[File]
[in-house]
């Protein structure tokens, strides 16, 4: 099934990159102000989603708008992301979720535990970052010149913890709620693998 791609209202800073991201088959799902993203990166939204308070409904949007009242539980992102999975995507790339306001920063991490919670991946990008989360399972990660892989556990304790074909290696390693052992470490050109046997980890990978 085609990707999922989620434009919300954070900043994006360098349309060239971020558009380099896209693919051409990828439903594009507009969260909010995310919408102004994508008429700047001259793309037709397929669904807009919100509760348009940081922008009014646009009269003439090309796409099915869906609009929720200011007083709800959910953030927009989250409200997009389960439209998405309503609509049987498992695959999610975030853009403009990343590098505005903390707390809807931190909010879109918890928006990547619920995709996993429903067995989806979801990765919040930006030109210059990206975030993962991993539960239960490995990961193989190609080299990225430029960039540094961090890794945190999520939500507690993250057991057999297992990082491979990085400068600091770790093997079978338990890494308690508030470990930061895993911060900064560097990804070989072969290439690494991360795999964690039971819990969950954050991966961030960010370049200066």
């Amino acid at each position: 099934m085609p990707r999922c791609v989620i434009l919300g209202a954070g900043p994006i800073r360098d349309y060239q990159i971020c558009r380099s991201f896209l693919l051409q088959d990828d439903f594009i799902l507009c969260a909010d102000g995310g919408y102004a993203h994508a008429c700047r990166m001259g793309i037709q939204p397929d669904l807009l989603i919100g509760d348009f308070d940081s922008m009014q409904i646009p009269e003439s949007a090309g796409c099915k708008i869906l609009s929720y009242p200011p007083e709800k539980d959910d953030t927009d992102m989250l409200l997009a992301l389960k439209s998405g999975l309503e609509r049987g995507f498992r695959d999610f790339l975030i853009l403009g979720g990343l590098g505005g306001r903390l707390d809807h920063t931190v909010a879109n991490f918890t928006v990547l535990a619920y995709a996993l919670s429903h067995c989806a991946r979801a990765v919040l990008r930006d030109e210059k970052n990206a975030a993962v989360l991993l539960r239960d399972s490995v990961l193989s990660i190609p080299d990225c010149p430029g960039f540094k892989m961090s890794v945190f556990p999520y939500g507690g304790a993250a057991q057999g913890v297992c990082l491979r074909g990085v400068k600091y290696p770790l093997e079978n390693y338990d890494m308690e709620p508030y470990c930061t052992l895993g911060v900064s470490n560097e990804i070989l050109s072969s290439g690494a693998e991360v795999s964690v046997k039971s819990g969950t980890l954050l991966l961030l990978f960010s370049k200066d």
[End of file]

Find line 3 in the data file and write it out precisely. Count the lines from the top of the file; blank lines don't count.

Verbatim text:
């Amino acid at each position: 099934m085609p990707r999922c791609v989620i434009l919300g209202a954070g900043p994006i800073r360098d349309y060239q990159i971020c558009r380099s991201f896209l693919l051409q088959d990828d439903f594009i799902l507009c969260a909010d102000g995310g919408y102004a993203h994508a008429c700047r990166m001259g793309i037709q939204p397929d669904l807009l989603i919100g509760d348009f308070d940081s922008m009014q409904i646009p009269e003439s949007a090309g796409c099915k708008i869906l609009s929720y009242p200011p007083e709800k539980d959910d953030t927009d992102m989250l409200l997009a992301l389960k439209s998405g999975l309503e609509r049987g995507f498992r695959d999610f790339l975030i853009l403009g979720g990343l590098g505005g306001r903390l707390d809807h920063t931190v909010a879109n991490f918890t928006v990547l535990a619920y995709a996993l919670s429903h067995c989806a991946r979801a990765v919040l990008r930006d030109e210059k970052n990206a975030a993962v989360l991993l539960r239960d399972s490995v990961l193989s990660i190609p080299d990225c010149p430029g960039f540094k892989m961090s890794v945190f556990p999520y939500g507690g304790a993250a057991q057999g913890v297992c990082l491979r074909g990085v400068k600091y290696p770790l093997e079978n390693y338990d890494m308690e709620p508030y470990c930061t052992l895993g911060v900064s470490n560097e990804i070989l050109s072969s290439g690494a693998e991360v795999s964690v046997k039971s819990g969950t980890l954050l991966l961030l990978f960010s370049k200066d």